TIPA
Image credit: TIPA

Sustainable packaging startup TIPA scores $4m as consumers drive demand

December 4, 2020

TIPA, an Israeli startup that makes compostable packaging, has raised $4 million from Tel Aviv-listed investment vehicle Millennium Food-Tech through a SAFE instrument.

SAFE stands for ‘simple agreement for future equity’ and was created to make seed investments simpler. Basically, it gives the investor a warrant to purchase stock in a future priced round in a more streamlined way than convertible notes allow.

“We believe that the packaging market will undergo a complete transformation and switch from plastic packaging to biodegradable or recyclable packaging,” Chanan Schneider, Millennium Food-Tech CEO, said in a press release announcing the funding.

This brings TIPA’s total funding to $53 million. Eighteen months ago, it raised $27 million from Blue Horizon Ventures, the Triodos Investment Bank, and others. Some of its other backers include the media mogul Hearst family and GreenSoil Investments.

TIPA also closed a $25 million Series C round in late 2019 that had investors lining up out the door, according to co-founder and CEO Daphna Nissenbaum.

“We had huge demand to invest because we have proven that we have a technology that works. We have branches all over the world selling our products and we are in a growth stage,” she told AFN.

“I think investors see a company that grows, that says there’s a product that already works and solves a classic problem.”

Founded in 2010, the company operates in Israel, Europe, the US, and Australia. It describes its flexible, biomaterial-based packaging as a technological breakthrough, because the components disintegrate and decompose like organic waste when placed in home or industrial composting facilities.

At the same time, the packaging retains “the same mechanical and optical properties as most conventional plastics, serving both consumers and manufacturers” and allowing the latter to more easily integrate TIPA’s solutions into their existing operations.

“In the UK, only 4% of flexible packaging is actually recycled. It’s very hard to recycle it and there actually is no viable solution for the end of life for flexible packaging, which is why we focused on that market,” said Nissenbaum.

TIPA started selling its “advanced biomaterials” in 2017. Today, it provides them as packaging solutions for various markets and food types including fresh fruits and vegetables, cereals and legumes, granola, snacks, coffee beans, cakes, and candies. The company has also developed packaging solutions for non-food marketing including zipper packages, and polybags for the fashion market. 

Companies seek out TIPA’s packaging options for a variety of reasons, with eliminating their plastic use at the top of the list. Others want to be industry leaders that help set new standards for sustainability.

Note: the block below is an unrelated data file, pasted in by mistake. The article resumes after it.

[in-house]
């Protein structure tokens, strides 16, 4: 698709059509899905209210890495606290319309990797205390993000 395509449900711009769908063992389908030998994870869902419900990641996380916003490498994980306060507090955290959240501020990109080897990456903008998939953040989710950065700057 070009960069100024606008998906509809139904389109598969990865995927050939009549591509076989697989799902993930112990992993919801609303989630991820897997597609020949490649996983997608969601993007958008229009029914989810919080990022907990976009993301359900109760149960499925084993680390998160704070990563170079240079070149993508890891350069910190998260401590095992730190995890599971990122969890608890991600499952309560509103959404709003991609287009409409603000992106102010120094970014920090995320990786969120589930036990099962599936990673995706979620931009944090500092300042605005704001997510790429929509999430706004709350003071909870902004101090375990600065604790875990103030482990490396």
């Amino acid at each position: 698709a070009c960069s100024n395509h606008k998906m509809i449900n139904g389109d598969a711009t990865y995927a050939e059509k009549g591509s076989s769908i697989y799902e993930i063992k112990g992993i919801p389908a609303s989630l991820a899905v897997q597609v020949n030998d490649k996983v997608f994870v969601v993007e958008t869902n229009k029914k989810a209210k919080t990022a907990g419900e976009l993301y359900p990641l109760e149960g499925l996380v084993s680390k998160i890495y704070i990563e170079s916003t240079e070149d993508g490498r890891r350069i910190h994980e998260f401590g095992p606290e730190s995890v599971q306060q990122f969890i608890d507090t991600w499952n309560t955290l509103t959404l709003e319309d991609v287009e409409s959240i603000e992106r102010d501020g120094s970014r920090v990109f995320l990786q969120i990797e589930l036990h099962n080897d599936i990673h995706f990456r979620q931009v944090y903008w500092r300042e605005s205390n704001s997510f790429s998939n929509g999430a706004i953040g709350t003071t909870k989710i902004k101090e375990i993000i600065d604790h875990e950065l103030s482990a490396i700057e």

But for some, swapping out packaging materials is a tougher proposition.

“First they have to be convinced that the technology really works. We can show that relatively easily because we have been in the market the last few years and our products are all over the place,” Nissenbaum claimed.

“The second thing is the process of changing packaging and growing the business with new materials; while the third is pricing, which is not the main concern because companies understand this is what they have to do.”

A few want to increase their market share by responding to consumer demand for more sustainable packaging, she said. Consumers are becoming a major driving force behind the growing debate over the materials we use to package everyday items.

Recent research from metal packaging firm Trivium Packaging found that nearly three-quarters of consumers are willing to pay more for sustainable packaging. At least a quarter are willing to pay a price increase of 10% or more.

Investors are catching on to this trend, too. Alibaba recently invested $6 million in plant-based packaging startup Ecoinno. The Hong Kong company’s goal is to offer a “third way” between traditional, petroleum-based plastics and bioplastics produced from non-naturally occurring polymers.

Covid-19 may have created a number of operational challenges for TIPA – particularly in terms of traveling to visit clients or attend product trials. 

But it has not stymied consumers’ interest in making sure that their favorite products are packaged safely and responsibly. Even amidst the pandemic, TIPA claims that it has continued to increase its sales and growth.

“If you look at history, the major changes were done by the simplest person. Eventually, it was pushed by the public, and then the government,” Nissenbaum said.

“A good example is electric cars. In the beginning, conventional car companies tried to fight them. As soon as consumers start to adopt the solution they change the story. And so we wanted to change the story from plastic to a viable, good solution.”

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